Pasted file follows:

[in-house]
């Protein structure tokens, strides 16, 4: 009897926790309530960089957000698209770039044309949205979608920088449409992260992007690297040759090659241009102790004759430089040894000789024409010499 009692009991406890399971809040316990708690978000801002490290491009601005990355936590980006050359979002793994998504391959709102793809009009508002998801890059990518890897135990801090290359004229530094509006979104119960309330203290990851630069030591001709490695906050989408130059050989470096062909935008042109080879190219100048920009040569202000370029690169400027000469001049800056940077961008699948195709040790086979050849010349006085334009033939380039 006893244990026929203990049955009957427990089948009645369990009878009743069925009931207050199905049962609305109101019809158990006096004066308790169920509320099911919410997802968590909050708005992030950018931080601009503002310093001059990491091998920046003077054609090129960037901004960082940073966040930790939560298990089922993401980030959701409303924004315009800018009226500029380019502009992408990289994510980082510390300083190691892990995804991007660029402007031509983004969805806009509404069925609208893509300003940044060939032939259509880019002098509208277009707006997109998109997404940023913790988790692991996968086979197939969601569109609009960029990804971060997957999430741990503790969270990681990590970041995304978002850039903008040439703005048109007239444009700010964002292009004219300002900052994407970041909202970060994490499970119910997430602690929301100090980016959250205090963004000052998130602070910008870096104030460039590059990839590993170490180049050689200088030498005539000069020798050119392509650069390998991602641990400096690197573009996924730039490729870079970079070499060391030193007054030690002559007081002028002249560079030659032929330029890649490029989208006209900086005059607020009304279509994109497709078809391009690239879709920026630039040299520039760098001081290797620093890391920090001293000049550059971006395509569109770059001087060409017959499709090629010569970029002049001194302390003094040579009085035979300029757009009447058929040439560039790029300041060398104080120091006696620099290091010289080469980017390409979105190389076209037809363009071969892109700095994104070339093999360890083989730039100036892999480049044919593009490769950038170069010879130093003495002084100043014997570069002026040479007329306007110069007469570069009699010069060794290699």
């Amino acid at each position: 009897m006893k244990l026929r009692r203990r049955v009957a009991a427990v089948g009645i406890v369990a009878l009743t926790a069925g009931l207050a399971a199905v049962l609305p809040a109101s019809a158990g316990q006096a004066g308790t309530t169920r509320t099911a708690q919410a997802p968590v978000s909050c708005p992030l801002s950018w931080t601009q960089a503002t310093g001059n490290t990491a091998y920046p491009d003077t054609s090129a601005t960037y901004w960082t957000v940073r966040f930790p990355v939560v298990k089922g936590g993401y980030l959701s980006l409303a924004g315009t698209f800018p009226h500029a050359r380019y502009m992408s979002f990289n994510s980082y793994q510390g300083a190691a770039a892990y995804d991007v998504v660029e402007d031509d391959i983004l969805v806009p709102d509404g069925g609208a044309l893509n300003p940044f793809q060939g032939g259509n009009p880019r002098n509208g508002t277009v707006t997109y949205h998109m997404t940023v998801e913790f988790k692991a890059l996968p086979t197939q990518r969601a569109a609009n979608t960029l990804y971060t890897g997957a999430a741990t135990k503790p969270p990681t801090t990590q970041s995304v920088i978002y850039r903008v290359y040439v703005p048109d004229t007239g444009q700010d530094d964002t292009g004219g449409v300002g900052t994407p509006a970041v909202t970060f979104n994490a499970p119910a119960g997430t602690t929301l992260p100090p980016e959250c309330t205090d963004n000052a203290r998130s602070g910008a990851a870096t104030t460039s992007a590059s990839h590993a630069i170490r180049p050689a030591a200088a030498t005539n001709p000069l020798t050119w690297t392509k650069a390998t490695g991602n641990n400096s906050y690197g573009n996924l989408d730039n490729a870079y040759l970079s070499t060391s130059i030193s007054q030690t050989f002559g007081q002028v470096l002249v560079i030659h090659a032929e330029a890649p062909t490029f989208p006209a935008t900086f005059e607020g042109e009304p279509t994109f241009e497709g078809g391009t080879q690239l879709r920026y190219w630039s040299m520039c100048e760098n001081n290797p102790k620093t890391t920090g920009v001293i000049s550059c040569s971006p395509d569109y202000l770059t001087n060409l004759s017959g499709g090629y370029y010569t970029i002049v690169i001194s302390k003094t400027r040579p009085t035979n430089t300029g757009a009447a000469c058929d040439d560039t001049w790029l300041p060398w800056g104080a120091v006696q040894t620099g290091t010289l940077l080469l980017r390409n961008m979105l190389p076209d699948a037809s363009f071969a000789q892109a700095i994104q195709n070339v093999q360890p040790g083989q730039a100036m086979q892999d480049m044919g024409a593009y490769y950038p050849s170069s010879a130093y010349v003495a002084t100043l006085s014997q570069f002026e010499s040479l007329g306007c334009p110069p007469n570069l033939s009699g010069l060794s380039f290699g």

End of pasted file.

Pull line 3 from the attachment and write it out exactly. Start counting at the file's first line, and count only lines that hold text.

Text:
């Amino acid at each position: 009897m006893k244990l026929r009692r203990r049955v009957a009991a427990v089948g009645i406890v369990a009878l009743t926790a069925g009931l207050a399971a199905v049962l609305p809040a109101s019809a158990g316990q006096a004066g308790t309530t169920r509320t099911a708690q919410a997802p968590v978000s909050c708005p992030l801002s950018w931080t601009q960089a503002t310093g001059n490290t990491a091998y920046p491009d003077t054609s090129a601005t960037y901004w960082t957000v940073r966040f930790p990355v939560v298990k089922g936590g993401y980030l959701s980006l409303a924004g315009t698209f800018p009226h500029a050359r380019y502009m992408s979002f990289n994510s980082y793994q510390g300083a190691a770039a892990y995804d991007v998504v660029e402007d031509d391959i983004l969805v806009p709102d509404g069925g609208a044309l893509n300003p940044f793809q060939g032939g259509n009009p880019r002098n509208g508002t277009v707006t997109y949205h998109m997404t940023v998801e913790f988790k692991a890059l996968p086979t197939q990518r969601a569109a609009n979608t960029l990804y971060t890897g997957a999430a741990t135990k503790p969270p990681t801090t990590q970041s995304v920088i978002y850039r903008v290359y040439v703005p048109d004229t007239g444009q700010d530094d964002t292009g004219g449409v300002g900052t994407p509006a970041v909202t970060f979104n994490a499970p119910a119960g997430t602690t929301l992260p100090p980016e959250c309330t205090d963004n000052a203290r998130s602070g910008a990851a870096t104030t460039s992007a590059s990839h590993a630069i170490r180049p050689a030591a200088a030498t005539n001709p000069l020798t050119w690297t392509k650069a390998t490695g991602n641990n400096s906050y690197g573009n996924l989408d730039n490729a870079y040759l970079s070499t060391s130059i030193s007054q030690t050989f002559g007081q002028v470096l002249v560079i030659h090659a032929e330029a890649p062909t490029f989208p006209a935008t900086f005059e607020g042109e009304p279509t994109f241009e497709g078809g391009t080879q690239l879709r920026y190219w630039s040299m520039c100048e760098n001081n290797p102790k620093t890391t920090g920009v001293i000049s550059c040569s971006p395509d569109y202000l770059t001087n060409l004759s017959g499709g090629y370029y010569t970029i002049v690169i001194s302390k003094t400027r040579p009085t035979n430089t300029g757009a009447a000469c058929d040439d560039t001049w790029l300041p060398w800056g104080a120091v006696q040894t620099g290091t010289l940077l080469l980017r390409n961008m979105l190389p076209d699948a037809s363009f071969a000789q892109a700095i994104q195709n070339v093999q360890p040790g083989q730039a100036m086979q892999d480049m044919g024409a593009y490769y950038p050849s170069s010879a130093y010349v003495a002084t100043l006085s014997q570069f002026e010499s040479l007329g306007c334009p110069p007469n570069l033939s009699g010069l060794s380039f290699g």